For example, coming into the season Kevin Na’s primary goal was to win a Tour event, which he accomplished last month at the Greenbrier. After that, things get interesting.

“I think win, No. 1. Ryder Cup, No. 2. Tour Championship, No. 3,” he said on Tuesday at The Northern Trust.

Na is currently 19th on the FedExCup point list, which gives him a good chance to qualify for the season finale, which comes with an invitation to three of next year’s four majors. The more pressing concern would be this year’s Ryder Cup.


The Northern Trust: Articles, photos and videos


Na finish 18th on the U.S. Ryder Cup point list and he would likely need to do something extraordinary the next two weeks for captain Jim Furyk to make him one of his picks. Still, making the team that will travel to Paris next month is always on his short list.

“If I can somehow get my name on one of those lists of players that play the Ryder Cup; maybe at the end of my career, instead of saying, you know, you probably say, I had X amount of wins; and I played X amount of Ryder Cup and Presidents Cup, I think is pretty cool,” said Na, who has never played on a Ryder or Presidents Cup team.

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Woods tinkering with driver shaft, loft at The Northern Trust

By Rex HoggardAugust 21, 2018, 9:11 pm

PARAMUS, N.J. – Tiger Woods said on Tuesday at The Northern Trust that he spent last week attending his children’s soccer games and tinkering with his driver.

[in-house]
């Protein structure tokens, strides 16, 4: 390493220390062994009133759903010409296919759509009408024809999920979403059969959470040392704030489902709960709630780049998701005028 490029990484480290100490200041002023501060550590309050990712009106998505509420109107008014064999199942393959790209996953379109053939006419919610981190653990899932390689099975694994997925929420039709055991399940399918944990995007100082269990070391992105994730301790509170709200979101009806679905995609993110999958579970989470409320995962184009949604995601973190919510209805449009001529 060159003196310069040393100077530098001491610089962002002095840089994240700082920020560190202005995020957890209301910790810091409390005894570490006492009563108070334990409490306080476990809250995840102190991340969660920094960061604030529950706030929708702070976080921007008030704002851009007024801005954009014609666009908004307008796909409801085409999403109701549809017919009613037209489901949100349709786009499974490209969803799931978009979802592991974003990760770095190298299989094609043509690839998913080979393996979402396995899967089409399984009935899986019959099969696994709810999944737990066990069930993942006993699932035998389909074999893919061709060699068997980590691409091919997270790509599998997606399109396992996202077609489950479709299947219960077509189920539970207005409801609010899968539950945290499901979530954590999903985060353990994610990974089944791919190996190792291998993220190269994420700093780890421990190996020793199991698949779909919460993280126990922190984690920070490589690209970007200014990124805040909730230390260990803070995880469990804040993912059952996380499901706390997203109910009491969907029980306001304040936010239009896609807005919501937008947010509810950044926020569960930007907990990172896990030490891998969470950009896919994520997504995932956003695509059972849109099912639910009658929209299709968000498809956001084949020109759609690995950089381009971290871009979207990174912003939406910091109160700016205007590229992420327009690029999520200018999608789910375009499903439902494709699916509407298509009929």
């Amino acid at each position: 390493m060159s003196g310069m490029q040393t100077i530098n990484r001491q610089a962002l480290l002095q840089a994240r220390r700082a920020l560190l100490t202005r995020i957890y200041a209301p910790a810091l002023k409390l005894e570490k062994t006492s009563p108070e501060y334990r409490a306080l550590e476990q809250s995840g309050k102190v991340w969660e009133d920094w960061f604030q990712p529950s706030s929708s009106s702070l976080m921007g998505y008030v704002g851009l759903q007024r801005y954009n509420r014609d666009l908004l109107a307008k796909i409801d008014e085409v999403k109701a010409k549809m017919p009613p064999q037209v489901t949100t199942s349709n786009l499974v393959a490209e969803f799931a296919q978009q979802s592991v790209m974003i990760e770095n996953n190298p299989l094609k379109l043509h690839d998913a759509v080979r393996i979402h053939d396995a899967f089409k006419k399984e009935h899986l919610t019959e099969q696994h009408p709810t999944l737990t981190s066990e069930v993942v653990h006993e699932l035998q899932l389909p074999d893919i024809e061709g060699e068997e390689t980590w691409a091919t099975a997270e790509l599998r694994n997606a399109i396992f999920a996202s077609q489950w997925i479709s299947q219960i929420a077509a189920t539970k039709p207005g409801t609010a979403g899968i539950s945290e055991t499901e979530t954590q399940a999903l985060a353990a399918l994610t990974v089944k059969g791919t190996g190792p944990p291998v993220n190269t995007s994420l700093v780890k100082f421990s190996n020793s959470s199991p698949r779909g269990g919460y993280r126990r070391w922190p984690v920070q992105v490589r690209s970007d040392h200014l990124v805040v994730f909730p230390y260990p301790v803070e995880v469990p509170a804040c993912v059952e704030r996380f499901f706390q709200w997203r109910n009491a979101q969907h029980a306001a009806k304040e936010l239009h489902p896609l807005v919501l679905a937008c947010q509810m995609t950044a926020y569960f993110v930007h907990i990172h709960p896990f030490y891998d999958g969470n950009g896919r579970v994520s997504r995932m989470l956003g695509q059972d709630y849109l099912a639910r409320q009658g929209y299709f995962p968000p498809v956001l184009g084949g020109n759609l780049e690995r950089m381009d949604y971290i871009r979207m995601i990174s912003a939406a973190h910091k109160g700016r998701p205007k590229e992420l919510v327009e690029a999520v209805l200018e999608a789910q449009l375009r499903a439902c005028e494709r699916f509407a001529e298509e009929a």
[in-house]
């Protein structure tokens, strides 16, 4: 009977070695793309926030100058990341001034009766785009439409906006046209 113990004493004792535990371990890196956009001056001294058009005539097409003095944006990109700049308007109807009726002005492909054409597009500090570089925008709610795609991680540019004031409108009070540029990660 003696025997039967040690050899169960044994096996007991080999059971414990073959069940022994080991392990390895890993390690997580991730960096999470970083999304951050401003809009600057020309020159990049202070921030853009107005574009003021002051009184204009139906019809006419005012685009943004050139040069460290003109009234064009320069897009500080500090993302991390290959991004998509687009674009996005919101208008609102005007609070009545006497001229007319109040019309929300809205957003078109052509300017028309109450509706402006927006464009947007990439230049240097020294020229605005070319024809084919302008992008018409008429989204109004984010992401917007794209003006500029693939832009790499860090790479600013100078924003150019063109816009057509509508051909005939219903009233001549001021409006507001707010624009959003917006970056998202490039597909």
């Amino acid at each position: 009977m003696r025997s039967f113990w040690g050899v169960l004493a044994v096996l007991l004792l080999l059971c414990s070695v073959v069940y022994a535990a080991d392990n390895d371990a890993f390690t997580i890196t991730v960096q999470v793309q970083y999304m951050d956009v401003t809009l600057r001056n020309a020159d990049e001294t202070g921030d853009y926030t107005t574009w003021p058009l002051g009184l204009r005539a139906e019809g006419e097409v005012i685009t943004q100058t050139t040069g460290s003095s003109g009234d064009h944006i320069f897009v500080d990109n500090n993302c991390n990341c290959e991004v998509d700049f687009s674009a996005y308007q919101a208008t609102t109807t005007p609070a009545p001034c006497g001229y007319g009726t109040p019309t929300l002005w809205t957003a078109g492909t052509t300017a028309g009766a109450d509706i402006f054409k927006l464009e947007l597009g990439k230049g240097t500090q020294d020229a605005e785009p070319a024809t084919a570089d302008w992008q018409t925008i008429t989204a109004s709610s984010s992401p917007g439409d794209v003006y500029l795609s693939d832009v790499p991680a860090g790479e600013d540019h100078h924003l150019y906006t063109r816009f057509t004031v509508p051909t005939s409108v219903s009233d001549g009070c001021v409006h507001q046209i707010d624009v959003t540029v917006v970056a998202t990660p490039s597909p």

Although he finished runner-up at the PGA Championship, Woods hit just 5 of 14 fairways on Sunday at Bellerive and ranked 74th for the week in fairways hit. It was no surprise that his focus heading into the FedExCup Playoffs was finding more fairways.

“We've been working on it, experimenting with different shafts and different lofts on my driver and 3-wood, as well,” Woods said. “Just trying different things. I've still got two more days and I'll still be monkeying around with a couple things and come game time we'll see what I go with.”


The Northern Trust: Articles, photos and videos


Woods played an abbreviated practice round on Tuesday at Ridgewood Country Club, which included Nos. 1-8 and Nos. 15-18, with a new driver that features a different shaft from the one he used at the PGA Championship and more loft (9.5 degrees).

He also had a TaylorMade equipment representative walking with him on Tuesday and went to the practice range after his round for more work.

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English confident in playoff run after just sneaking in

By Rex HoggardAugust 21, 2018, 9:07 pm

PARAMUS, N.J. – Harris English didn’t know the exact math, only that he needed to play his best final round of the season last week at the Wyndham Championship.

Although it wasn’t perfect, English’s closing 68 was good enough to tie for 11th place and vault him from 132nd on the season-long point race to 124th and into the playoffs.

“It was definitely a bit of a pressure-packed situation coming down the stretch. Different than, really, winning a golf tournament,” English said on Tuesday at The Northern Trust, the postseason lid-lifter. “It felt like Q-School again back in 2011 where you're in the sixth round and trying to get it done.”


The Northern Trust: Articles, photos and videos


Despite three-putts on three of his final nine holes, English earned his seventh consecutive trip to the postseason and some much needed confidence after a tough year.

English had just two top-10 finishes this season and spent the majority of the summer mired around the playoff bubble (No. 125).

“Being 124 right now, I need another really good week this week to make it to Boston [the second playoff stop],” he said. “I like where I am. I have a lot of confidence from last week. Struck the ball well and kind of did everything to put the ball in great position. If I can do that again this week, that would be a heck of a week.”

Nick Taylor also played his way into the top 125 last week, finishing tied for eighth place at Sedgefield Country Club to move from No. 129 to No. 119.